24 April 2015

ONE month after Cyclone Pam devastated the south Pacific archipelago nation of Vanuatu, The Salvation Army continues to develop its response across three of the affected islands.

The latest government and non-governmental organisation (NGO) assessments show that up to 180,000 people have been affected by the disaster. Property damage is extensive and emergency shelter interventions are still required. The water situation in the south of the country may continue to worsen, with many communities reporting less than three days' water available. This is due to contaminated water supplies, broken pipes, covered wells and destroyed water harvesting systems. Some health facilities are too damaged to open and many schools are yet to recommence.

The Salvation Army is working within the coordinated NGO and government system to provide much-needed assistance on the islands of Efate, Tanna and Aneityum. The response on Vanuatu is being coordinated through International Emergency Services, based at International Headquarters in London, UK, working in conjunction with local Salvationists and complemented by deployees from Australia Eastern and Southern Territories, USA Eastern Territory and the United Kingdom Territory with the Republic of Ireland. A number of Salvation Army territories have promised financial support.

On Efate, hundreds of tarpaulins and kilometres of rope have been distributed to 357 families. Another 150 families have been given longer-term assistance in the form of hardware vouchers which they can use to purchase supplies to restore and repair their own homes. Hygiene kits and food have also been distributed, and schools are being assisted through the reconstruction of latrine and sanitation facilities and the replacement of school books. A three-month nutrition programme at a boarding school has enabled the waiving of fees. Seedlings are being grown to help re-establish community gardens.

On Tanna, The Salvation Army has assisted with the distribution of 11 tonnes of food to some of the most remote parts of the island. Three villages have had their water supply reconstructed, providing 950 people with access to safe drinking water. Household supplies have been replaced for 200 families and the team is currently working on re-establishing access to fishing grounds – and replacing fishing equipment – for three villages. Seeds will soon be delivered to assist in replanting lost gardens and the imminent provision of jerry cans will help community members to transport water from communal sources to their homes. Long-term plans include the rebuilding of homes in the remote north-west of the island.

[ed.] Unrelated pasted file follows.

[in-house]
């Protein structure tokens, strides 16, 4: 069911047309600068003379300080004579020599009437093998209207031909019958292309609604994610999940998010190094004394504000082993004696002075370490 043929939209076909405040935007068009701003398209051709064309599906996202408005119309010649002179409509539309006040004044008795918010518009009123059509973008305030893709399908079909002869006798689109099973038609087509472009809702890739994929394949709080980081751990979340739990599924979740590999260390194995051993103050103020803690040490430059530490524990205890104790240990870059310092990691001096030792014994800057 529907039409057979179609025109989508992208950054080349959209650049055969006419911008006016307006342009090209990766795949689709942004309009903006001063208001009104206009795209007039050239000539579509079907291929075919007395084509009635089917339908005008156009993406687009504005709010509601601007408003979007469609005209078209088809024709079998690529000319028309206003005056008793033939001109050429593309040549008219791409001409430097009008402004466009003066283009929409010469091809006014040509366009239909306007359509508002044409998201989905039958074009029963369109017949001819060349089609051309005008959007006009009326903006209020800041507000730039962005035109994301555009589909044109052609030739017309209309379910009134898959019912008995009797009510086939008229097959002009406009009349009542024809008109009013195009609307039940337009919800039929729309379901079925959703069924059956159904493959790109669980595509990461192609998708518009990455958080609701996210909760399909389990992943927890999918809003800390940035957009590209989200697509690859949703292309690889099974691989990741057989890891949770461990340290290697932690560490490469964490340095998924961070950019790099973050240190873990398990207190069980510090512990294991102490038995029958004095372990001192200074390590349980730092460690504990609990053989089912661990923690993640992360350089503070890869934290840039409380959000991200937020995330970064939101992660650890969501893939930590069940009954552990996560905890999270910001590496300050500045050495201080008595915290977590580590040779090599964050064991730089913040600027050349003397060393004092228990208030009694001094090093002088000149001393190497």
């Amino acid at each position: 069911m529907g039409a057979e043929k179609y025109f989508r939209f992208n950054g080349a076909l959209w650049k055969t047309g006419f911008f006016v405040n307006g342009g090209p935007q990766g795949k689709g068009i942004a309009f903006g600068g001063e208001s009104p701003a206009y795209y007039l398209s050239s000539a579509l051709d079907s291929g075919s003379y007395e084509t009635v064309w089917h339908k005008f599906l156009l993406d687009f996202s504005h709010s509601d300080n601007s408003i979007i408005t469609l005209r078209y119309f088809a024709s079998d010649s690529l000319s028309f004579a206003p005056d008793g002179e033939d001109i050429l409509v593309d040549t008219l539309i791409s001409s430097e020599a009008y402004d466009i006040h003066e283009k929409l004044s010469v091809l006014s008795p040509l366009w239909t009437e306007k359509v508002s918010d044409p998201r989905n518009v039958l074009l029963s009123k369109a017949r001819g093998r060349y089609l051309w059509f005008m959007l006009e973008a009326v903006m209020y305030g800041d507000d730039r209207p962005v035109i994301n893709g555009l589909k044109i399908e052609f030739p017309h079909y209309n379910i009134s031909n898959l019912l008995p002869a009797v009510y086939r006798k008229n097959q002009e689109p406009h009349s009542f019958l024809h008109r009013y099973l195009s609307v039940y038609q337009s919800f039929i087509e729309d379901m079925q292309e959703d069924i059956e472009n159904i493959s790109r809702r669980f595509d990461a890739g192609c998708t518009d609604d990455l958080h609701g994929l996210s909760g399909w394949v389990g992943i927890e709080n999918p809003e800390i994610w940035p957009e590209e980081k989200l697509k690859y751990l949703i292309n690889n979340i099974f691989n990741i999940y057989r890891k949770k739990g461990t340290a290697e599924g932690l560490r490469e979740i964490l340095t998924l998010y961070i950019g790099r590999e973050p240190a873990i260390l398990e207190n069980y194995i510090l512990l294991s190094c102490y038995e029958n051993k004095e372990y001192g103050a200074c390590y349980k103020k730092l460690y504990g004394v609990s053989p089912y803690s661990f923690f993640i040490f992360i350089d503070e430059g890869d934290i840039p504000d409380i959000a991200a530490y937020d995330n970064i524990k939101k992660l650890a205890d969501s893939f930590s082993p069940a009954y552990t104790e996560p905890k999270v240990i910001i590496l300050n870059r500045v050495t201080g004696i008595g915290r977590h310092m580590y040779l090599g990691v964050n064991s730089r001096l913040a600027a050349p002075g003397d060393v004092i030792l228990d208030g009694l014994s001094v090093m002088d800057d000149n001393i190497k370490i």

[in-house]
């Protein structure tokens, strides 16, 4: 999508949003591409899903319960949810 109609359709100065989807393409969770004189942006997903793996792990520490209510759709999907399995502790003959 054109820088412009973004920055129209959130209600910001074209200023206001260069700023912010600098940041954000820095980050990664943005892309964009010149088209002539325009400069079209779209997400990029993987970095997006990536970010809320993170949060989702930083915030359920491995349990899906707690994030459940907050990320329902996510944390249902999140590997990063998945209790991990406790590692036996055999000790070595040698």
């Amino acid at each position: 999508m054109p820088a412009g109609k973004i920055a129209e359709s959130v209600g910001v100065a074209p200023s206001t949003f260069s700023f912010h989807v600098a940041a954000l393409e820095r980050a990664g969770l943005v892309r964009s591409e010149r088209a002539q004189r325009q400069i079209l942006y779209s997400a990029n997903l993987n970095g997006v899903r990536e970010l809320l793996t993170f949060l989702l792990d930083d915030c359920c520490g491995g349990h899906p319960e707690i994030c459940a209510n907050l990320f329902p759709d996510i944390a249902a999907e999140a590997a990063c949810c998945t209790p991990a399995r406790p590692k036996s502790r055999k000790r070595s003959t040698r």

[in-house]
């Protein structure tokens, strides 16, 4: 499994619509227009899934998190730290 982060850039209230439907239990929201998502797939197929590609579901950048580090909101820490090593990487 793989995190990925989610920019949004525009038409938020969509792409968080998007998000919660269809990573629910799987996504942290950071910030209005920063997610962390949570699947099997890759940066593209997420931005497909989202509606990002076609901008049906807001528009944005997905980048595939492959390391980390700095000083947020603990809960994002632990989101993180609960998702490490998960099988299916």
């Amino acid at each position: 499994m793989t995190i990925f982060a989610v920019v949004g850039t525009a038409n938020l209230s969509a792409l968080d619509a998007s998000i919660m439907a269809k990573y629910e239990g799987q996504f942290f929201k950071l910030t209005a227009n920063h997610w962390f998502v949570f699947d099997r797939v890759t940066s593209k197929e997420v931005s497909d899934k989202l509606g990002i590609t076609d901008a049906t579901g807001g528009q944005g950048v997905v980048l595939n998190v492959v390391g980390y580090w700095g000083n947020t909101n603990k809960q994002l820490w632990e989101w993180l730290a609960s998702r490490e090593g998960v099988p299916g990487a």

On Aneityum, The Salvation Army is working with the local boarding school to ensure that children can remain in school, through a 'Food for Fees' programme. This will see The Salvation Army supplying the food needed by boarders in exchange for a fee remission for their families. Given that most of the island income is generated from cruise ships that are no longer visiting (since the cyclone), this is a much-needed relief for the families and keeps the children in school.

The Salvation Army’s fledgling presence in Vanuatu, which began only three years ago, has had its profile greatly raised by the presence of the International Emergency Services team, members of which will continue to work for a number of months to come.

Report by Major Brad Watson
International Emergency Services

Tags: South Pacific and East Asia, Emergencies, News